score:29

Accepted answer

I think frenchie wants a list of MyModel back instead of just the TheUniqueID.

You need to create a MyModelTheUniqueIDComparer class and pass a new instance of it as a second argument into Union:

class MyModelTheUniqueIDComparer : IEqualityComparer<MyModel>
{
    public bool Equals(MyModel x, MyModel y)
    {
        return x.TheUniqueID == y.TheUniqueID;
    }

    // If Equals() returns true for a pair of objects 
    // then GetHashCode() must return the same value for these objects.

    public int GetHashCode(MyModel myModel)
    {
        return myModel.TheUniqueID.GetHashCode();
    }
}

Then you can call to get the result:

var result = q1.Union(q2, new MyModelTheUniqueIDComparer());

See http://msdn.microsoft.com/en-us/library/bb358407.aspx for a more details.

Update:

Try this:

public class A
{
    public string TheData1 { get; set; }
    public string TheData2 { get; set; }
    public string UniqueID { get; set; }
}

public class AComparer : IEqualityComparer<A>
{

    #region IEqualityComparer<A> Members

    public bool Equals(A x, A y)
    {
        return x.UniqueID == y.UniqueID;
    }

    public int GetHashCode(A obj)
    {
        return obj.UniqueID.GetHashCode();
    }

    #endregion
}

And test with this:

var listOfA = new List<A>();
var q1 = from a in listOfA
                 select new A()
             {
                 TheData1 = "TestData",
                 TheData2 = "TestData",
                 UniqueID = a.UniqueID
             };

var anotherListOfA = new List<A>();
var q2 = from a in anotherListOfA
                 select new A()
                 {
                     TheData1 = "TestData",
                     TheData2 = "TestData",
                     UniqueID = a.UniqueID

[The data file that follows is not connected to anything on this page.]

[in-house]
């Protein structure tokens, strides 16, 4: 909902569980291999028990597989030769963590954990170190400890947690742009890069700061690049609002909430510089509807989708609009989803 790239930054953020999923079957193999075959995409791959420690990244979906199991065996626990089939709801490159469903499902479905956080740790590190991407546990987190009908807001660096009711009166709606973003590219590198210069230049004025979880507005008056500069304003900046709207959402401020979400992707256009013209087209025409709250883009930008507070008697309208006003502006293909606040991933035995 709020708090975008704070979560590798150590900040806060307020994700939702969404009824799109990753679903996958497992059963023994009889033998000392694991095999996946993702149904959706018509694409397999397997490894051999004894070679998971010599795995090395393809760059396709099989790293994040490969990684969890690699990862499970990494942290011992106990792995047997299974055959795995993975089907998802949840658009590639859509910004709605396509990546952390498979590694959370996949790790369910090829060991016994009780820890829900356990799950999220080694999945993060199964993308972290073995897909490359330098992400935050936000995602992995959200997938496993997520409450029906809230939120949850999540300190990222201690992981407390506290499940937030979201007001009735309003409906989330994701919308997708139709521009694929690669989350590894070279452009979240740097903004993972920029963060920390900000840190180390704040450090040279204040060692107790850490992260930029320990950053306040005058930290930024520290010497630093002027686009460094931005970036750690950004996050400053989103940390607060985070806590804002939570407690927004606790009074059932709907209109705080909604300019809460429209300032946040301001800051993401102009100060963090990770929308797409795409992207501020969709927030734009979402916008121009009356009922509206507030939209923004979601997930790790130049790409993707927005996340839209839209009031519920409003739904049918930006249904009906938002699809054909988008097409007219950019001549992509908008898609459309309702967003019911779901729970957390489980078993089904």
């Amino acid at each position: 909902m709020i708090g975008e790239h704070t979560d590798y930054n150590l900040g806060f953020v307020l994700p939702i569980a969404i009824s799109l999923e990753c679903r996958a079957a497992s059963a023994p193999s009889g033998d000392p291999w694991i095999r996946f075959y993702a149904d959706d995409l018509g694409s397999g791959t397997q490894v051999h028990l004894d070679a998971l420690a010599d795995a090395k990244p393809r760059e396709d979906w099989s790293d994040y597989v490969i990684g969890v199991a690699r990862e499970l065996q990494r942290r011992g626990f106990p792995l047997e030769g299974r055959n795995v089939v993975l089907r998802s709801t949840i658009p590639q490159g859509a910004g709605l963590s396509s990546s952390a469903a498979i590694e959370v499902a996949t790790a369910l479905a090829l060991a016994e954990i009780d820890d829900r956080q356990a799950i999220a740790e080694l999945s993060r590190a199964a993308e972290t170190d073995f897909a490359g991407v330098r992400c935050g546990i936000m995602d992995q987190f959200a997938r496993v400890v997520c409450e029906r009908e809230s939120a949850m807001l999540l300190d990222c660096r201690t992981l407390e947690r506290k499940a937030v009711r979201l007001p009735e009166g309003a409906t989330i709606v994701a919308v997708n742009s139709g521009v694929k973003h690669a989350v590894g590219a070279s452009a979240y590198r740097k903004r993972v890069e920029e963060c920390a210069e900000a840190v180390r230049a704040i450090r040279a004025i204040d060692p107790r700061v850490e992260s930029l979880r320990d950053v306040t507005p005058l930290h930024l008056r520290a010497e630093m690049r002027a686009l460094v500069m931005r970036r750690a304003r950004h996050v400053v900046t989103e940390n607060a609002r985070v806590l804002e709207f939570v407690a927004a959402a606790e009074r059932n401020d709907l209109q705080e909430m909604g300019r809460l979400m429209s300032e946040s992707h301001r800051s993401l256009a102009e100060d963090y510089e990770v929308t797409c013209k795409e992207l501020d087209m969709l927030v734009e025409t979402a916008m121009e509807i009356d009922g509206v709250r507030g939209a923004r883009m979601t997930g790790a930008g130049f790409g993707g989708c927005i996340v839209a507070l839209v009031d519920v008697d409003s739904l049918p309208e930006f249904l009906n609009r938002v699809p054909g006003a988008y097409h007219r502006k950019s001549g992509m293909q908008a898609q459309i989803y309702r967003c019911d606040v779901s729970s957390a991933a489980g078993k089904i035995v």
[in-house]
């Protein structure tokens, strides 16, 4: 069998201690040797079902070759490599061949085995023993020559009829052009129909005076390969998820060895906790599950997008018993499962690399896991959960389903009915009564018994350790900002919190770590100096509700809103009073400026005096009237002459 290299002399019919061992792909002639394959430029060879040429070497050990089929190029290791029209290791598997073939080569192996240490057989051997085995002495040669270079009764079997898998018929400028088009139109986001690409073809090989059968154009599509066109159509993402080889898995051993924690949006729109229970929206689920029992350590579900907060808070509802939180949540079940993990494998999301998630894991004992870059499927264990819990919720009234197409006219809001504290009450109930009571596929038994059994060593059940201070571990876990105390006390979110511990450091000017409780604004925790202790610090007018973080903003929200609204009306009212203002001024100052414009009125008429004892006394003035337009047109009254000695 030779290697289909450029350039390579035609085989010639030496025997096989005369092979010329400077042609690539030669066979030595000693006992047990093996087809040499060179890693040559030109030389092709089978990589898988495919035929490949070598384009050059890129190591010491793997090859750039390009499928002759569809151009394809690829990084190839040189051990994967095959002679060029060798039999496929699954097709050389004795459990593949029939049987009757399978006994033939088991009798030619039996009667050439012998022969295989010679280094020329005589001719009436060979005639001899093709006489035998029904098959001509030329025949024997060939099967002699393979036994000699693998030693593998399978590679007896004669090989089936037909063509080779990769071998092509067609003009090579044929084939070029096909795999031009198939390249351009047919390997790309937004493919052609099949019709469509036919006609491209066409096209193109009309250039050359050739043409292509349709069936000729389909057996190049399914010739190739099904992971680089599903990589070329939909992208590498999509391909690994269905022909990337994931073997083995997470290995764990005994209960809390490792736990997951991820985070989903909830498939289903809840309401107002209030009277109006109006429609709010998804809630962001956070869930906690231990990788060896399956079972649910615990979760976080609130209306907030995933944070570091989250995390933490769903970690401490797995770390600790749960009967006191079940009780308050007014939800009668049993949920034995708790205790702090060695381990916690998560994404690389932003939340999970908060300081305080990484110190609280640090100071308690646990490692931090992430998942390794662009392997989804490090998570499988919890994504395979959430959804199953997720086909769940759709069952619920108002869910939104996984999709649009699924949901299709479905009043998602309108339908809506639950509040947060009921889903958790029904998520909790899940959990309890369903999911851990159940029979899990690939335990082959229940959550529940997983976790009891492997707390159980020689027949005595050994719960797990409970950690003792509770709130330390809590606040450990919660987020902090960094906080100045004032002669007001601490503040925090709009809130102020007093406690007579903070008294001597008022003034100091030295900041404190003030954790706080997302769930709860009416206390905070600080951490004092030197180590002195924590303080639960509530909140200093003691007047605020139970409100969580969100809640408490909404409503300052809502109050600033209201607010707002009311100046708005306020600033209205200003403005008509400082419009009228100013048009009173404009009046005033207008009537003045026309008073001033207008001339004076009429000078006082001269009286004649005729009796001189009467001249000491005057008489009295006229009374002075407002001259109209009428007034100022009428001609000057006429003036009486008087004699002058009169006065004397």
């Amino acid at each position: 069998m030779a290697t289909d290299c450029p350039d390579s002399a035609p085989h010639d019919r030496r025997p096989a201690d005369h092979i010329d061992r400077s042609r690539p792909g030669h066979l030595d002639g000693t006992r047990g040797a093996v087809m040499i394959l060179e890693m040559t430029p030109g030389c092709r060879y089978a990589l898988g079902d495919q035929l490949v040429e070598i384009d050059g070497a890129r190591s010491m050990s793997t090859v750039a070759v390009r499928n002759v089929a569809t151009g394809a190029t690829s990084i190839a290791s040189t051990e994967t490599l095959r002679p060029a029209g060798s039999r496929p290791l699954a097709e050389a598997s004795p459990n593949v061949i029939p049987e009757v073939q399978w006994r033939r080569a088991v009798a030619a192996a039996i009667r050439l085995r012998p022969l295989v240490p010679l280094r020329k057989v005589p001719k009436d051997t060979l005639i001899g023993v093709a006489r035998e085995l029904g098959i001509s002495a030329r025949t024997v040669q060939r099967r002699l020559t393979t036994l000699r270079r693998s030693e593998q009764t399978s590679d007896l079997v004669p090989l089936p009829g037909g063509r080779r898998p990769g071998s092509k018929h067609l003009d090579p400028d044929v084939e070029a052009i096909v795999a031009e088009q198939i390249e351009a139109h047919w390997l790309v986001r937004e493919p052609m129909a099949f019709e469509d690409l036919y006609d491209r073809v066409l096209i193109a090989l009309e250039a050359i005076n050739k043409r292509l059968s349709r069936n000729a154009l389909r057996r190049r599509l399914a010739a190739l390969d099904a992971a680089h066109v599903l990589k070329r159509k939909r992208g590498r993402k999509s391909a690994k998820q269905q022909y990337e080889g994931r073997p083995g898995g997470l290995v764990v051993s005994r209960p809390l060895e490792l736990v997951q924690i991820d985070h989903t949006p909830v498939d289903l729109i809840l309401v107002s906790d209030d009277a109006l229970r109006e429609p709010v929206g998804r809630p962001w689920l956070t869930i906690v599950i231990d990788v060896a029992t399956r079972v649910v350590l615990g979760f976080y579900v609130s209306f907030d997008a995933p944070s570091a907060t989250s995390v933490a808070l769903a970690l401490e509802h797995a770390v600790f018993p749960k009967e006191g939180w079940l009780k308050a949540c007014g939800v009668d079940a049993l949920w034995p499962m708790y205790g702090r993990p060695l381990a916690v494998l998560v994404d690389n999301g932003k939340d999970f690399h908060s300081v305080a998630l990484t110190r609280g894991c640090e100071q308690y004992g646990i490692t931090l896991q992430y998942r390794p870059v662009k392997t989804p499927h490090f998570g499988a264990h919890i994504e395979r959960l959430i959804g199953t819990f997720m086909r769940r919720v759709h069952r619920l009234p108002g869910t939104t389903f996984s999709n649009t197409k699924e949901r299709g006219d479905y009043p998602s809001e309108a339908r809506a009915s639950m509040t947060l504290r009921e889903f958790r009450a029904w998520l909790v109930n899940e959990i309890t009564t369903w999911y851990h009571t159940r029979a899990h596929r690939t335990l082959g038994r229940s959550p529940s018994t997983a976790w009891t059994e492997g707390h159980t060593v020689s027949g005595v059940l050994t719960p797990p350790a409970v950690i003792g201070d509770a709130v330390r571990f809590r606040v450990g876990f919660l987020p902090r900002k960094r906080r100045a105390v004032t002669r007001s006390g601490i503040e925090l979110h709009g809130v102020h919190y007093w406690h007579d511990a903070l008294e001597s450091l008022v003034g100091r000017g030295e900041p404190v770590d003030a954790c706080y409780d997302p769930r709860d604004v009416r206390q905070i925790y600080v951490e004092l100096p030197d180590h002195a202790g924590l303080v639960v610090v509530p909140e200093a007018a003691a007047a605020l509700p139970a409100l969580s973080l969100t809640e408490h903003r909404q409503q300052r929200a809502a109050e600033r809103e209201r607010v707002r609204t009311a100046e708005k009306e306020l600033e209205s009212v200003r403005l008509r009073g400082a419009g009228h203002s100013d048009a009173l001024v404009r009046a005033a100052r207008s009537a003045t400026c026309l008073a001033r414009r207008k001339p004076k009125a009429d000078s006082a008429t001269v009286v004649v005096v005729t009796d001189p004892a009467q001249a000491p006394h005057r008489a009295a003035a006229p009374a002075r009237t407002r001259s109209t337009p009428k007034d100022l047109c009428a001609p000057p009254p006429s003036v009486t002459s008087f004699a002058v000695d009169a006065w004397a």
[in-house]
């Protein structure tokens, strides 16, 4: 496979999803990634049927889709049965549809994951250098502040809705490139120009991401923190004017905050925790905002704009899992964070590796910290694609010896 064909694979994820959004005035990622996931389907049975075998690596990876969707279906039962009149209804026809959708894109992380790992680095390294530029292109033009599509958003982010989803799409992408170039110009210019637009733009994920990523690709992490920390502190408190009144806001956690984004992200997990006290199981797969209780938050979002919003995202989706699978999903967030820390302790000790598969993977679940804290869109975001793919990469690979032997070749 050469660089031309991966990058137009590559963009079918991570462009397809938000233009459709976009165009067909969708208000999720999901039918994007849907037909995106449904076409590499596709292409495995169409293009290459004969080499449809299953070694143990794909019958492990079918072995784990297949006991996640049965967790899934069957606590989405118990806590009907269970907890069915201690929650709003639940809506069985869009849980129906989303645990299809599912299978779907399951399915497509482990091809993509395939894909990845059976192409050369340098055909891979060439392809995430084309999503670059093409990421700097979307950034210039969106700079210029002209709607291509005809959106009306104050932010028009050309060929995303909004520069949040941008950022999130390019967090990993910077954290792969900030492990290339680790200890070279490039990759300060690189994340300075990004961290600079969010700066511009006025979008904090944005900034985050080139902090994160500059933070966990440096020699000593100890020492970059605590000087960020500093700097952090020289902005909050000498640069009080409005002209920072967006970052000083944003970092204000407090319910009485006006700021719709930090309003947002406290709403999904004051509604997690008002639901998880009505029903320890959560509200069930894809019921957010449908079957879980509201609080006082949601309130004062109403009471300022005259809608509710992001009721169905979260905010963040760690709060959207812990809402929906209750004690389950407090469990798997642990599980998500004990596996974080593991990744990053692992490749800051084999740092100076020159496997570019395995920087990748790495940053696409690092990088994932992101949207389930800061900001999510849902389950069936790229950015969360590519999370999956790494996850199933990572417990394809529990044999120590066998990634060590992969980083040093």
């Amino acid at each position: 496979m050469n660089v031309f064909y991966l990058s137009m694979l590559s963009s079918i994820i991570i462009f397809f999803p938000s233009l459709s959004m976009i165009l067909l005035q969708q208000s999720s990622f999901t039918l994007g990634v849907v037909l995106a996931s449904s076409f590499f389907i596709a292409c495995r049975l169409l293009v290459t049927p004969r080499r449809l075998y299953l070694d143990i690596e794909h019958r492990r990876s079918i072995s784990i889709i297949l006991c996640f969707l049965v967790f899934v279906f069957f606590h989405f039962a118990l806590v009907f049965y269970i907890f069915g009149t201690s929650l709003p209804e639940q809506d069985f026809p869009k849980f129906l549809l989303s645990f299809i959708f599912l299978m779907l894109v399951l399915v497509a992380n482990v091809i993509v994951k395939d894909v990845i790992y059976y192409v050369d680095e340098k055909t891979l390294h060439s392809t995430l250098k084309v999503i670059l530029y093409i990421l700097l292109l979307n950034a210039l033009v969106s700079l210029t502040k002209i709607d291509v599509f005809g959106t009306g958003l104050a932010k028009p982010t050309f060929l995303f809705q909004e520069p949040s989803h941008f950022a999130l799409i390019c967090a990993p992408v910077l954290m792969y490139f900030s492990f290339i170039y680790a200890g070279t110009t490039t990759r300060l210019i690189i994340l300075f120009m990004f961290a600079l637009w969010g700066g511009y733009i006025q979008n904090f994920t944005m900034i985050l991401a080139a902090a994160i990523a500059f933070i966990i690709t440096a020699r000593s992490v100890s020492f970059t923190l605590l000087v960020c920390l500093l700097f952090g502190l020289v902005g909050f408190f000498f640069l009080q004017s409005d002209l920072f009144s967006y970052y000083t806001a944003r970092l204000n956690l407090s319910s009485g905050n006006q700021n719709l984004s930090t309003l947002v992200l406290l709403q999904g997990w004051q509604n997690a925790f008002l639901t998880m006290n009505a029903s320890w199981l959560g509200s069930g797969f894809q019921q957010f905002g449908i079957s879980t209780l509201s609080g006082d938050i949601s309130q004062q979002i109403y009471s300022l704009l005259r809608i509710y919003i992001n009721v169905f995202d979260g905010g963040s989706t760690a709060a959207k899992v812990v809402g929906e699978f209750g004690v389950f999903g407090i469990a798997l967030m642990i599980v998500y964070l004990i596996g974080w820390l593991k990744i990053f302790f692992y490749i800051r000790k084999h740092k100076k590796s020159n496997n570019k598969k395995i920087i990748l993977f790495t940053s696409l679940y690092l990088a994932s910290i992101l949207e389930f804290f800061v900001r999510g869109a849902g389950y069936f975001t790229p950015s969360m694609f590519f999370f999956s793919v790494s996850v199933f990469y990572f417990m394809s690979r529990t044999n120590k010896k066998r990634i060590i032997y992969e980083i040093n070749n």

};

q1.Union(q2, new AComparer());

Make sure you have using System.Linq;

score:4

Inefficient single line answer with no IEqualityComparerer

Using MoreLinq source code as inspiration, this will give a unique list:

Short answer (the OrderBy isn't necessary but if not used the answer comes out as 2,3,6,9,11,4,7,12):

var concattedUniqueList = theUniqueIDList1.Concat(theUniqueIDList2)
            .GroupBy(f=>f.UniqueID, f=>f).Select(g => g.First()).OrderBy(f=>f.UniqueID);

Complete answer:

//INPUT
//theUniqueIDList1 = 2,3,6,9,11 
//theUniqueIDList2 = 2,4,7,9,12
//OUTPUT
//2,3,4,6,7,9,11,12
public class MyModel
{
    public string TheData1 { get; set; }
    public string TheData2 { get; set; }
    public int UniqueID { get; set; }
}

public static void GroupByEx1()
    {
        // Create a list of Models.
        List<MyModel> theUniqueIDList1 =
            new List<MyModel>{  new MyModel { TheData1="Barley",    UniqueID=2 },
                                    new MyModel { TheData1="Boots",     UniqueID=3 },
                                    new MyModel { TheData1="Whiskers",  UniqueID=6 },
                                    new MyModel { TheData1="Daisy",     UniqueID=9 },
                                    new MyModel { TheData1="Preti",     UniqueID=11 } };
        List<MyModel> theUniqueIDList2 =
            new List<MyModel>{  new MyModel { TheData1="Barley",    UniqueID=2 },
                                    new MyModel { TheData1="Henry",     UniqueID=4 },
                                    new MyModel { TheData1="Walsh",     UniqueID=7 },
                                    new MyModel { TheData1="Daisy",     UniqueID=9 },
                                    new MyModel { TheData1="Ugly",  UniqueID=12 } };
        
        var concattedUniqueList = theUniqueIDList1.Concat(theUniqueIDList2)
            .OrderBy(f=>f.UniqueID).GroupBy(f=>f.UniqueID, f=>f).Select(g => g.First());

        foreach (var item in concattedUniqueList)
        {
            Console.WriteLine("UniqueId: {0}({1})", item.UniqueID, item.TheData1);
        }
    }
    
void Main()
{
    GroupByEx1();               
    //2,3,4,6,7,9,11,12
}

Note: compared to using an IEqualityComparer for speed - 10000 times for each 698 ns for Concat 100 ns for IEqualityComparer

developed in LinqPad

score:6

As was pointed out if you are combining the lists with .Union() you will have to define uniqueness by using the overload passing an IEqualityComparer for your type.

var result = q1.Union(q2, myEqualityComparer);

otherwise, and easier you could use DistinctBy( x=> x.TheUniqueId) from the MoreLinq project:

var result = q1.Concat(q2).DistinctBy(c => c.TheUniqueID);

score:11

Union creates an Enumerable with unique values from both collections. In other words, you don't need Distinct.

edit: example of Union here

edit2: forgot that it's not the list of UniqueIDs that you're concatenating. I removed the suggested code since it was wrong. You should be able to do a simple Union if you implement an IEqualityComparer, but that might be overkill.


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